Thursday, July 19, 2012

Board Game Review: For The Win

Kickstarter has become a website for all sorts of things.  One thing that has become quite popular on Kickstarter is for people without a lot of investment capital to advertise board and card games and get them funded.  In fact, more and more game companies seem to be turning to Kickstarter to get their projects funded.  It is through Kickstarter that I found out about a little game called For The Win.

Make sense?  No?
For The Win is a tile placement game designed by Michael Eskue and published by Tasty Minstrel Games.  For all intents and purposes, it is an abstract game that has popular internet memes pasted onto it.  As one player described it, it's got the feel of a game like Chess or Go except that the pieces are zombies, pirates, aliens, ninjas, and monkeys.  In that respect, it is a bit strange.  But the important question to ask is: Is it fun?

The Box and What's Inside

For The Win!
For The Win comes in a modestly sized box.  It is the kind of game you tuck into the side pocket of your bag or, for those sporting cargo pants, into a cargo pocket.  I will admit that the ease of portability was an instant draw. In an era where games are often put in boxes that far exceed the volume needed, it is nice to know that TMG went compact with this game.  That kind of compactness practically assures that I bring this game to whatever game event I go to.

At this point, I will make the comment that people who Kickstarted the game get a number of bonus items: two extra sets of game pieces (in different colors) and a bag to keep all of it in.  Although I suspect alternate colored tiles will become available at some point in the future, the bag is probably a "collector's item" that will be unavailable to future purchasers.

There is not a whole lot inside the box, but it is enough for two players to play the game.  The contents of the For The Win game box include: a rulebook, two player aid/action tracker cards, two action tracker stones, two sets of ten game tiles (two of each type of tile), and a starting player token.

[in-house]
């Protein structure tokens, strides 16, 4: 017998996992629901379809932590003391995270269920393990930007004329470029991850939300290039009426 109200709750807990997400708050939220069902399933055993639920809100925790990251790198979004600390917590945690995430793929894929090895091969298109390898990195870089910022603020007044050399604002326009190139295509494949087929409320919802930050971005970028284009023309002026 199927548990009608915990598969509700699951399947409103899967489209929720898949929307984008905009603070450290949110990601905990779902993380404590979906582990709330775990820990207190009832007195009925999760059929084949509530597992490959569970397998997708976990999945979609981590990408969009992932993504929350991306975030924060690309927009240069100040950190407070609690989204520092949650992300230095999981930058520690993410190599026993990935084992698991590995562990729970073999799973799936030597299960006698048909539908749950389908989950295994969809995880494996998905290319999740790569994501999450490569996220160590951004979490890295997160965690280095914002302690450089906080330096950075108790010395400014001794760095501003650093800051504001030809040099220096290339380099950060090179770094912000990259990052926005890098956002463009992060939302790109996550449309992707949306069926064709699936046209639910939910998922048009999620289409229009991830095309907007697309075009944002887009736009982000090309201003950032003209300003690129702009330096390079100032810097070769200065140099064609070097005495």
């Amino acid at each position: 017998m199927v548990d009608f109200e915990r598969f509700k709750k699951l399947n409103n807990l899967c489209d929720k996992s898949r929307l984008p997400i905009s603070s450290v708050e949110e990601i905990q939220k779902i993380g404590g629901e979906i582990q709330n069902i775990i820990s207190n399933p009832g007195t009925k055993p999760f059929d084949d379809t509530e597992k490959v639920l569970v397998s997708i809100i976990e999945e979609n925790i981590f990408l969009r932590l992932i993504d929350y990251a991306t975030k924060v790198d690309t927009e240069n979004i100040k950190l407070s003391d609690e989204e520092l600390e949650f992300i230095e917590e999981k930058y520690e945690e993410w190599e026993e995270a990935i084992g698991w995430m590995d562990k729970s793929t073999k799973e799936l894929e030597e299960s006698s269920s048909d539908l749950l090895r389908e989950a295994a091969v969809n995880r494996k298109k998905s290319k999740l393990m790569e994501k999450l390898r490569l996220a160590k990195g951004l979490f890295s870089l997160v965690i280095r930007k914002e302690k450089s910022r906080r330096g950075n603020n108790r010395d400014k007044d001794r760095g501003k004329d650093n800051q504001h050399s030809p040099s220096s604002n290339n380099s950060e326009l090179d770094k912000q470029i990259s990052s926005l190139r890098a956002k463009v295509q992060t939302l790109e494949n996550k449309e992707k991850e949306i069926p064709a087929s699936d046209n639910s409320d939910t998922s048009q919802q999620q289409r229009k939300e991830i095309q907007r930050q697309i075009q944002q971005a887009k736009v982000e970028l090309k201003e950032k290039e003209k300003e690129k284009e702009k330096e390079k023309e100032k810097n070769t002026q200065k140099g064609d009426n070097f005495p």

All the contents of the box, laid out.
Action card.
The tiles themselves are made from compressed urea plastic.  The character symbol is embossed and painted.  The reverse side of the tiles are painted red and feature the character symbol inside of a "X" symbol, letting you know that the tile is no longer active.  They have a nice feel to them and presented no problem in play.  The illustrations are clear and very representative.  At no point did anybody look at a tile and not immediately know what it represented.  The action cards are brightly colored, easy to read, and printed on thick card stock.  Overall, the components feel very high quality.

The only exceptions to the component quality are the action tracking stones and the starting player token.  In a world of fancy wood bits, glass beads, and such, the starting player token feels like it was stolen from your childhood copy of Sorry!  Furthermore, the action tracking stones feel like a much cheaper plastic than the rest of the game components.  However, as they are not iconic game pieces, this did not bother me much at all.  I suppose at some point in the future I may get my own starting player token to replace the misplaced Sorry warrior, but it suffices for what it is needed to do.

How Monkeys and Zombies Play Together

As for the game itself, it is very much an abstract game.  To start, each player places a Monkey tile in play orthogonally adjacent to one another.  The rules provide for a sort of "advanced" setup where the Monkeys are placed in some sort of odd diagonal arrangement, but the general principle is you start with two Monkeys touching. [Note: After writing that phrase, I wonder if perhaps it was an intentional joke by the designer that every game begins with two Monkeys touching.]

Two Monkeys touching.